Iran country overview

Geography, People, Culture, and Economic Profile

Iran information index

Iran summary

Iran is a country located in southwestern Asia, characterized by its mountainous and arid terrain, as well as its diverse ethnic population. The country has a rich cultural and social history that dates back to the Achaemenian period, which began in 550 BCE. In recent years, Iran has gained recognition for its unique form of Islamic republic. While initially intended as a parliamentary democracy, persistent instability both domestically and internationally has led to a shift towards a more theocratic authoritarianism.

In 2022, the government’s attempt to suppress economic unrest through repression resulted in widespread protests that had a debilitating impact. These protests were partly sparked by the death of Jina Mahsa Amini, who was in custody for wearing improper attire.

Geographically, Iran is mostly comprised of a central desert plateau, surrounded by towering mountain ranges that provide access to the interior through high passes. The majority of the population resides on the outskirts of this harsh and waterless landscape. The capital city, Tehrān, is a sprawling metropolis located at the southern base of the Elburz Mountains. Known for its impressive architecture and lush gardens, the city experienced some decline in the decades following the Iranian Revolution of 1978-79. However, efforts have been made to preserve historic buildings and expand the city’s network of parks. Other cities such as Eṣfahān and Shīrāz also blend modern structures with significant historical landmarks, serving as important centers for education, culture, and commerce.

Iran has a long and storied history as the heart of the Persian empire. It has played a significant role in the region as an imperial power and, due to its strategic location and abundant natural resources, particularly petroleum, has been involved in colonial and superpower rivalries. Throughout its history, Iran has been influenced by both indigenous and foreign conquerors and immigrants, including the Hellenistic Seleucids, Parthians, and Sasanids. However, the most lasting influence came with the conquest of the Muslim Arabs in the 7th century CE, which led to the assimilation of Iranian culture under Arab rule.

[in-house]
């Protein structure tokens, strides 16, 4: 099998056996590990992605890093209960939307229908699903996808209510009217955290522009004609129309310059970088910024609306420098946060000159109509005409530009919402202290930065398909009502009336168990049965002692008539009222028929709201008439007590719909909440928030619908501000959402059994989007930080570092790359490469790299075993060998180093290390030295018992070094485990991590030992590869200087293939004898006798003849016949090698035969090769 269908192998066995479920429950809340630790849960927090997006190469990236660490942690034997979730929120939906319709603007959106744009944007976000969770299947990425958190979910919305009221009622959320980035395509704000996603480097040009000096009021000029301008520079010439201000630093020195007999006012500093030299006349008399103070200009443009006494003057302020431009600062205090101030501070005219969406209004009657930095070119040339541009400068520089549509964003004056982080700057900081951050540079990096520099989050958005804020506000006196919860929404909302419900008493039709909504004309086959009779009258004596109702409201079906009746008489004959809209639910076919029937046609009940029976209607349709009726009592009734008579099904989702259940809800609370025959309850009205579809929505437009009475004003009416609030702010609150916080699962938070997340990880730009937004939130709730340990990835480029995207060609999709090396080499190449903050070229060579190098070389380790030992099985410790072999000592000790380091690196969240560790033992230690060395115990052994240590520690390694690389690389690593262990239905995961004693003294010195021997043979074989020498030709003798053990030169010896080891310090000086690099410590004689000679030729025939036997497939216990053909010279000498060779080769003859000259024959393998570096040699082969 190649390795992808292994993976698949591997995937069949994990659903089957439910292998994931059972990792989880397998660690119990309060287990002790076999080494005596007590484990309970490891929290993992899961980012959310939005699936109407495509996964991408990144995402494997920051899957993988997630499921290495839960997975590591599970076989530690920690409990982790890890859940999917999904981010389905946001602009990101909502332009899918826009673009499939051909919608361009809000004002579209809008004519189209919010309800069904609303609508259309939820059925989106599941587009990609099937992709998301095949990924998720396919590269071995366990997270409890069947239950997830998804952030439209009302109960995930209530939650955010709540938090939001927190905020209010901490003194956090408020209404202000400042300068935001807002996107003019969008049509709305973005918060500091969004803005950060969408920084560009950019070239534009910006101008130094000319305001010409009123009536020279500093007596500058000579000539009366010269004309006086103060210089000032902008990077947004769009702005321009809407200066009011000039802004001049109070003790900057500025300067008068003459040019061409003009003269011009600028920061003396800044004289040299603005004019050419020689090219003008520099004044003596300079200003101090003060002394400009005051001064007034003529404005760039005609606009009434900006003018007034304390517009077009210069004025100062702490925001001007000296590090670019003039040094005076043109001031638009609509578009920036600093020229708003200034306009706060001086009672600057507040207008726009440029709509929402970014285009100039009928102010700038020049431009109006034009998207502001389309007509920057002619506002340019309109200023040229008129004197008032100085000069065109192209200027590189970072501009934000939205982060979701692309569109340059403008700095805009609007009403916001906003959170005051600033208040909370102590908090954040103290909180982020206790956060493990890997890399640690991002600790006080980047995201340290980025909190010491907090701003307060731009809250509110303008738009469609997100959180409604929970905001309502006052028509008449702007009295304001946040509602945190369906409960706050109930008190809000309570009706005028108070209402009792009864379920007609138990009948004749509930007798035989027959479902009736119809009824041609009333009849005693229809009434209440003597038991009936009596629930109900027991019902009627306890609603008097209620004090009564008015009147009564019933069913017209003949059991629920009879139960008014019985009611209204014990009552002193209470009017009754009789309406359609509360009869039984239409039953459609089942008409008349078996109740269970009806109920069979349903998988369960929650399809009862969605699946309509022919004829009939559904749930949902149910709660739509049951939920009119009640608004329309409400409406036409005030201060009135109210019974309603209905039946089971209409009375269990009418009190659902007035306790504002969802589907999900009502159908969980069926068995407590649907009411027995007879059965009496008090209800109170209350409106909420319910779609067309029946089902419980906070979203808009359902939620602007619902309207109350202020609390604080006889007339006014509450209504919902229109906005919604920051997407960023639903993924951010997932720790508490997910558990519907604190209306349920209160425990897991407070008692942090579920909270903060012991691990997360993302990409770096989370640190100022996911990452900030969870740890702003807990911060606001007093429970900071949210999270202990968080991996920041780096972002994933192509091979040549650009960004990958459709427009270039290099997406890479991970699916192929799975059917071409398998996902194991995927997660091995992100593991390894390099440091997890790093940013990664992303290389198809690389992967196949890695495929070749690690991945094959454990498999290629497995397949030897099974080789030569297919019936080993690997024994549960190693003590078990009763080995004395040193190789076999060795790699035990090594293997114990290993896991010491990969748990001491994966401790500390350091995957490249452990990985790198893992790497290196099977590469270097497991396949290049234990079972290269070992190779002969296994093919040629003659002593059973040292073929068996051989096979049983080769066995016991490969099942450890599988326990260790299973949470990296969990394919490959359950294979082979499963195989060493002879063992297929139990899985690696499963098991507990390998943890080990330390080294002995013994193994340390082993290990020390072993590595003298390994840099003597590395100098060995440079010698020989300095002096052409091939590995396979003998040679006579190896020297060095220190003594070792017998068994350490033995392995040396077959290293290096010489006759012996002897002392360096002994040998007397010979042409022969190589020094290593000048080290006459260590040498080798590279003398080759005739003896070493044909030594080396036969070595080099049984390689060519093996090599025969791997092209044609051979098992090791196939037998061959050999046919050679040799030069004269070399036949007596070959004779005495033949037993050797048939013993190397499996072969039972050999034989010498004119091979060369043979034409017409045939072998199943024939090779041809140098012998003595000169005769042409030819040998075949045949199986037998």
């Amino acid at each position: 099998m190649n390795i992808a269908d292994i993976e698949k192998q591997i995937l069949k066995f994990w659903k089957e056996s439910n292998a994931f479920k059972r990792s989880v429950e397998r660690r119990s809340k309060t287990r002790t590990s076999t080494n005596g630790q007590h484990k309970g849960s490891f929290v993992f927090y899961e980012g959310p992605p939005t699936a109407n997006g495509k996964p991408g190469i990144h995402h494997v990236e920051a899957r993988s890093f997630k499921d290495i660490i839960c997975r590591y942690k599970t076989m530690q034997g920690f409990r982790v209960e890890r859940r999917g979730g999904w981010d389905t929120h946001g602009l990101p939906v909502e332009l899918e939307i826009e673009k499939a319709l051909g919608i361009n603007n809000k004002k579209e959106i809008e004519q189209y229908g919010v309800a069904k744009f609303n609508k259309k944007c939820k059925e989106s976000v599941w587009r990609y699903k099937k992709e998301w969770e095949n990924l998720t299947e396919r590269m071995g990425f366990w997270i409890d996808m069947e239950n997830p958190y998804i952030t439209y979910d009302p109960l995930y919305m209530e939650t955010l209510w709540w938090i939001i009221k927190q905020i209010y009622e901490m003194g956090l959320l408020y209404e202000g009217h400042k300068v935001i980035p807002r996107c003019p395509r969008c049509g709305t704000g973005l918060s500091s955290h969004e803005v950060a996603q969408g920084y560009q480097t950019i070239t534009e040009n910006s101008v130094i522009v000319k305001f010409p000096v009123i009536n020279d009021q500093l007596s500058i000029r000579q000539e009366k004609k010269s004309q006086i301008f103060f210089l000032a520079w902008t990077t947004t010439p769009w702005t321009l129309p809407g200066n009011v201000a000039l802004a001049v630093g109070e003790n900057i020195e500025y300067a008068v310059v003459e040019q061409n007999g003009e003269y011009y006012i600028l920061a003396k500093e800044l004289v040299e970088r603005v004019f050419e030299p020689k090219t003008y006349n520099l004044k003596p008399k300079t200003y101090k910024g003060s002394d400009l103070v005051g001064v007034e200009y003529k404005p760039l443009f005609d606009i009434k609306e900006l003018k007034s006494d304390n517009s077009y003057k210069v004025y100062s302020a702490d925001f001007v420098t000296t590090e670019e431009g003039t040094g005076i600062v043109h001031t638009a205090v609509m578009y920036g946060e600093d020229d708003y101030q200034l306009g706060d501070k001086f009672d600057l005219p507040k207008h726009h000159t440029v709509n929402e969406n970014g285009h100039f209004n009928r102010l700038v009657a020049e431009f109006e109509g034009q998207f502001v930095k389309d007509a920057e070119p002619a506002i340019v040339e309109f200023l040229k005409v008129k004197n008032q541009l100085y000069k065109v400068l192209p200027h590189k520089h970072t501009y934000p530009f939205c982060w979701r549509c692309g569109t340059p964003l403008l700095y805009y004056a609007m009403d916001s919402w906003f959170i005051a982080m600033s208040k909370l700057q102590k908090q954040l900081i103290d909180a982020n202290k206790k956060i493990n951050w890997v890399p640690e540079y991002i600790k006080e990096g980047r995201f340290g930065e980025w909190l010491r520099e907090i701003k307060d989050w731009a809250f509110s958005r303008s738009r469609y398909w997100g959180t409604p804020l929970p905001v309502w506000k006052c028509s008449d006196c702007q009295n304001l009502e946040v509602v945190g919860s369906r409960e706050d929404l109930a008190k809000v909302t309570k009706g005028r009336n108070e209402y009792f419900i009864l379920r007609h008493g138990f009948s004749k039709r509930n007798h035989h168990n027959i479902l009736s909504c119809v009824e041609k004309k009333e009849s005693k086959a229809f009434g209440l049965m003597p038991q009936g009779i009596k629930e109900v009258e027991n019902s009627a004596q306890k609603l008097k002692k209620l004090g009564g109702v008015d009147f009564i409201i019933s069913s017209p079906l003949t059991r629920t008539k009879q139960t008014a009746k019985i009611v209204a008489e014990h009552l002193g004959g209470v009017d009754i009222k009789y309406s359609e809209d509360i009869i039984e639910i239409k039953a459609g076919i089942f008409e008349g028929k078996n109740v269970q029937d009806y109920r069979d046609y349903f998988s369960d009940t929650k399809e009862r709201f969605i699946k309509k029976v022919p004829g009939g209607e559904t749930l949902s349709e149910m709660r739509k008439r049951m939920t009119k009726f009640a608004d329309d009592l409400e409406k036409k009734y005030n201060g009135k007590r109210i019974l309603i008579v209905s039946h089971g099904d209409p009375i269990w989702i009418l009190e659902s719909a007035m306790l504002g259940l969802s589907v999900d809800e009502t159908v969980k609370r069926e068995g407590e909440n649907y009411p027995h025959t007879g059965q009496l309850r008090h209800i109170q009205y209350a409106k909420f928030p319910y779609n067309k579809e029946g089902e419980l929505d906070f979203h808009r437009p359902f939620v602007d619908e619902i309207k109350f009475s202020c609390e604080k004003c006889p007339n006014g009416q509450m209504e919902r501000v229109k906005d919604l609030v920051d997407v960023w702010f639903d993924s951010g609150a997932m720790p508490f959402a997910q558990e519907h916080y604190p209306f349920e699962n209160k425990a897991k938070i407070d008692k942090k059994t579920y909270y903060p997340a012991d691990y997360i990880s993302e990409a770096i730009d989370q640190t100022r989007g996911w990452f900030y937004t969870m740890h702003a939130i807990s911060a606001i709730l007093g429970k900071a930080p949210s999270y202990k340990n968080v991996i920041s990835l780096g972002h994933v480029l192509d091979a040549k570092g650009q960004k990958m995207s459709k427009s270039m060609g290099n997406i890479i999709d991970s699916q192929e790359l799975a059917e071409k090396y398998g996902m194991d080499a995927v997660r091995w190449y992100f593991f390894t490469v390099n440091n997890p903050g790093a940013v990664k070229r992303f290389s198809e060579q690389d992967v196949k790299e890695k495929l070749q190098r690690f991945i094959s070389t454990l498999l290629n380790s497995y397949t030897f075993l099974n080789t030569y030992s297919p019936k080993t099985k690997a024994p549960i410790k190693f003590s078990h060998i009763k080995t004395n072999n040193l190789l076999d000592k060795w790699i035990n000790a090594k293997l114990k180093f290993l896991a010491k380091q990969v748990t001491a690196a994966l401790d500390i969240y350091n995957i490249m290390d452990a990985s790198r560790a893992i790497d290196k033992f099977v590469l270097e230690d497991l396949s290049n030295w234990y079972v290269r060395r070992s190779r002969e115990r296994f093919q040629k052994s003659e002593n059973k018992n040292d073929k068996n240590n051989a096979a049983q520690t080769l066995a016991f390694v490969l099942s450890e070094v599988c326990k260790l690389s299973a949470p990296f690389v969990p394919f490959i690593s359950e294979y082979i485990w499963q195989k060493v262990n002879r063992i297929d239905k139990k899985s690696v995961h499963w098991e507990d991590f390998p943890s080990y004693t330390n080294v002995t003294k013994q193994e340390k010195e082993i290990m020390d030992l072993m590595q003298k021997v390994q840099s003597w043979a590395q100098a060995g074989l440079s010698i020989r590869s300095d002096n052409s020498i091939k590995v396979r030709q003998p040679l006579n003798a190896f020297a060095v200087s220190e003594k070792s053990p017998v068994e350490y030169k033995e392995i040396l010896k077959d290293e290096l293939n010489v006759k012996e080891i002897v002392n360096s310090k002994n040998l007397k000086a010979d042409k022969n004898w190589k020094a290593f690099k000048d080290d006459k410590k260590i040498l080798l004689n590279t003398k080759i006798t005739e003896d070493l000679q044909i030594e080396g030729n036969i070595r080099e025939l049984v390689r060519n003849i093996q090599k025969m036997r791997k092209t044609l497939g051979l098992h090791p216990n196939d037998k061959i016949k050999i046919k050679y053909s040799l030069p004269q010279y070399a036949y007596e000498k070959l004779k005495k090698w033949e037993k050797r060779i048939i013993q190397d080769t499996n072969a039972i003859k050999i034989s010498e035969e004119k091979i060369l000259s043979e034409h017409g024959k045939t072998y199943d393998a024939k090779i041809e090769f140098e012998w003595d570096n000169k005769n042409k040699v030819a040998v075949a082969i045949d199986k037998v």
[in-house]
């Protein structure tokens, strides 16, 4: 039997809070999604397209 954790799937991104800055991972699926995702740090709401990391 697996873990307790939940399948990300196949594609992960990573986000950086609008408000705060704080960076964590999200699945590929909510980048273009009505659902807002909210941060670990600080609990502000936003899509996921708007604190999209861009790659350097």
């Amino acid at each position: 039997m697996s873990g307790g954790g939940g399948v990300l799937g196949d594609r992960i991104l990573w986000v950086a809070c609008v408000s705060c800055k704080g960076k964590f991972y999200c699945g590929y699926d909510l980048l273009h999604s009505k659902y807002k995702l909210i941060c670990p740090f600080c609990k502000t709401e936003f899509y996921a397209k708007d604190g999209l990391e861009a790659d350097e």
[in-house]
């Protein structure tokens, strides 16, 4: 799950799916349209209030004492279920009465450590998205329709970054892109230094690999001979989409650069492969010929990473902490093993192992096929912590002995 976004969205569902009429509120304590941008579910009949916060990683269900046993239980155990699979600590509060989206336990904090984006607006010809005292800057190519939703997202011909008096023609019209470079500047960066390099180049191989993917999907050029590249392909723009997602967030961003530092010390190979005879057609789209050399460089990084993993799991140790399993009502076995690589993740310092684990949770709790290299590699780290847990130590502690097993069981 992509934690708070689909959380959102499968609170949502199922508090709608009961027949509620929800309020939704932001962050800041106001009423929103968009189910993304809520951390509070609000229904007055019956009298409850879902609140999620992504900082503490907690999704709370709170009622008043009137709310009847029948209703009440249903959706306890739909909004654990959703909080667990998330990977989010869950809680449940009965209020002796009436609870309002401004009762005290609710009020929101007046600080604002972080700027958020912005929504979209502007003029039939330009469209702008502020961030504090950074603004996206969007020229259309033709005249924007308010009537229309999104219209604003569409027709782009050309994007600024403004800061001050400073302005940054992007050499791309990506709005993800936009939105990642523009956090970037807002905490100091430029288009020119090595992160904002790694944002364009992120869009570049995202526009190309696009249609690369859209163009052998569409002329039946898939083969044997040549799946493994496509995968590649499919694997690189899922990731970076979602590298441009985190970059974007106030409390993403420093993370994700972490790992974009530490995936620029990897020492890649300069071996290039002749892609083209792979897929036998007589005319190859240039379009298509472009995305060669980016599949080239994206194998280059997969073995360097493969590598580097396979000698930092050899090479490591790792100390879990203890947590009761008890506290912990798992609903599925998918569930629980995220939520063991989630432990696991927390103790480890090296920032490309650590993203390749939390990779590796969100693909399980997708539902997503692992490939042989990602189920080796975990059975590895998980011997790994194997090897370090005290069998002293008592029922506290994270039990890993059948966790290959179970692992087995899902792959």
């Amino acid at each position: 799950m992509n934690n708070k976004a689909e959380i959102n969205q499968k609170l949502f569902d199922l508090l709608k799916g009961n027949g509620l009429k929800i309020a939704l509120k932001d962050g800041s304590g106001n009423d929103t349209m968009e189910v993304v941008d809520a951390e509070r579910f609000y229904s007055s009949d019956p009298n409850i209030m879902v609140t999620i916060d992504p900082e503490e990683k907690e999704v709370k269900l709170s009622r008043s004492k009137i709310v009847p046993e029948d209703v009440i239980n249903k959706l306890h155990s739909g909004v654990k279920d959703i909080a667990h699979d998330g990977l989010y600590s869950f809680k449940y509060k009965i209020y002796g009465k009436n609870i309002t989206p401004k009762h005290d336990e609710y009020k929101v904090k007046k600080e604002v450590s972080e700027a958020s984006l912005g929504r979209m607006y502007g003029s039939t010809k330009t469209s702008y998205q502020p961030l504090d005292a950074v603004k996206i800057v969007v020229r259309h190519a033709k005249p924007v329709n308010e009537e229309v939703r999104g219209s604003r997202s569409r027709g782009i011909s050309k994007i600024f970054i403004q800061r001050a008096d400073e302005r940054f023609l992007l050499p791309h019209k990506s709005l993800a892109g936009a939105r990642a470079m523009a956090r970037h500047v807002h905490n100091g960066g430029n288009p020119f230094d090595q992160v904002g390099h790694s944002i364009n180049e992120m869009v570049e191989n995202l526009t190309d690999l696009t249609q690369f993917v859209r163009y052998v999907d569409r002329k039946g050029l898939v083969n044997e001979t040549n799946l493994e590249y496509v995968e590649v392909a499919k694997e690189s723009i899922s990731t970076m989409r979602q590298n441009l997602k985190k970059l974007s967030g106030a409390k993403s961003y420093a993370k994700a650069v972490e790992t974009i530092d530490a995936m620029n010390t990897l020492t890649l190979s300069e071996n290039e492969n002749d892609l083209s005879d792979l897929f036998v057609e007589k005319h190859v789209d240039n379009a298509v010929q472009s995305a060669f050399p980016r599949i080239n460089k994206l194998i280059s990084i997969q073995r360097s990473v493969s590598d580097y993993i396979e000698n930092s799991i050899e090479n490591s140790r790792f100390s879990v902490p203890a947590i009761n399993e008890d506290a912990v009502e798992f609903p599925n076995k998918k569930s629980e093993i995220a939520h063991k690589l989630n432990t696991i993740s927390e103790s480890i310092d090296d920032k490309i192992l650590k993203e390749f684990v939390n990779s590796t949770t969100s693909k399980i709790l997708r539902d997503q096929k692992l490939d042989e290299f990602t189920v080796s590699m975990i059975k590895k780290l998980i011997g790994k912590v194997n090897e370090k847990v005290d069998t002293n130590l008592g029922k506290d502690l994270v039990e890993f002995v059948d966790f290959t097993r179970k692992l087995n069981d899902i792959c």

A cultural renaissance in the late 8th century sparked a revival of Persian literary culture, although the Persian language became highly Arabized and adopted Arabic script. Native Persian Islamic dynasties emerged in the early 9th century, with the rise of the Ṭāhirids. The region experienced successive waves of Persian, Turkish, and Mongol conquerors until the Safavids came to power in the early 16th century. The Safavids introduced Twelver Shiʿism as the official creed, leading to a synthesis of Persian culture and Shiʿi Islam that left a lasting impact on both.

After the fall of the Safavids in 1736, Iran saw the rise of several short-lived dynasties before the Qājār line took control in 1796. Qājār rule was marked by increasing European influence in Iran’s internal affairs, resulting in economic and political challenges. Additionally, the power of the Shiʿi clergy grew in social and political matters.

In 1925, the Pahlavi dynasty came to power, aiming to modernize Iran. However, their efforts were poorly planned and led to widespread dissatisfaction, ultimately resulting in the revolution of 1979 and the overthrow of the dynasty. This revolution brought about a unique regime that combined elements of a parliamentary democracy with an Islamic theocracy led by the country’s clergy. Iran became the world’s only Shiʿi state but found itself embroiled in a long-term war with neighboring Iraq, which had severe economic and social consequences. The Islamic republic’s alleged support for international terrorism also led to its isolation from the global community. In the late 20th century, reformist elements within the government emerged, opposing the conservative clergy and Iran’s political and economic isolation. However, in the 21st century, conservative leadership and the increased influence of the Islamic Revolutionary Guard Corps (IRGC) reversed the rise of these reformist elements.

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